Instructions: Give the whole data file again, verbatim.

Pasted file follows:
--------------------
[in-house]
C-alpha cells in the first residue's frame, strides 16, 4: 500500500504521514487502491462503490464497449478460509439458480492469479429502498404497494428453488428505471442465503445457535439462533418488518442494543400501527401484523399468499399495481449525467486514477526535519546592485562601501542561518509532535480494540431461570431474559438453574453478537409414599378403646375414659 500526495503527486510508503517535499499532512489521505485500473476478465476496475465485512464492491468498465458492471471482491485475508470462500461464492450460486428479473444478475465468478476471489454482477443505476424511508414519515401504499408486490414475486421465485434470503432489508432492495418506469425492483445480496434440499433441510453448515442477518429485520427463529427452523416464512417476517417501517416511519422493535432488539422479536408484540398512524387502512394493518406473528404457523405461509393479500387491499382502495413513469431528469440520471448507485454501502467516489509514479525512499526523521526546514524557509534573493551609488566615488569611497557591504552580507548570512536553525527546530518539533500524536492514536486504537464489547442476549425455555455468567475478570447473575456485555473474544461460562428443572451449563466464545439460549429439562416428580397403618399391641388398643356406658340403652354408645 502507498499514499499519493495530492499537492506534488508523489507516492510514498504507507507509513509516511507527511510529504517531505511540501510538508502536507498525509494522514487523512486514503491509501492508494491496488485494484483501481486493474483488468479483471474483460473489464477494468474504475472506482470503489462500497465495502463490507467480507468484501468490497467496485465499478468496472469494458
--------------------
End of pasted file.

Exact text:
[in-house]
C-alpha cells in the first residue's frame, strides 16, 4: 500500500504521514487502491462503490464497449478460509439458480492469479429502498404497494428453488428505471442465503445457535439462533418488518442494543400501527401484523399468499399495481449525467486514477526535519546592485562601501542561518509532535480494540431461570431474559438453574453478537409414599378403646375414659 500526495503527486510508503517535499499532512489521505485500473476478465476496475465485512464492491468498465458492471471482491485475508470462500461464492450460486428479473444478475465468478476471489454482477443505476424511508414519515401504499408486490414475486421465485434470503432489508432492495418506469425492483445480496434440499433441510453448515442477518429485520427463529427452523416464512417476517417501517416511519422493535432488539422479536408484540398512524387502512394493518406473528404457523405461509393479500387491499382502495413513469431528469440520471448507485454501502467516489509514479525512499526523521526546514524557509534573493551609488566615488569611497557591504552580507548570512536553525527546530518539533500524536492514536486504537464489547442476549425455555455468567475478570447473575456485555473474544461460562428443572451449563466464545439460549429439562416428580397403618399391641388398643356406658340403652354408645 502507498499514499499519493495530492499537492506534488508523489507516492510514498504507507507509513509516511507527511510529504517531505511540501510538508502536507498525509494522514487523512486514503491509501492508494491496488485494484483501481486493474483488468479483471474483460473489464477494468474504475472506482470503489462500497465495502463490507467480507468484501468490497467496485465499478468496472469494458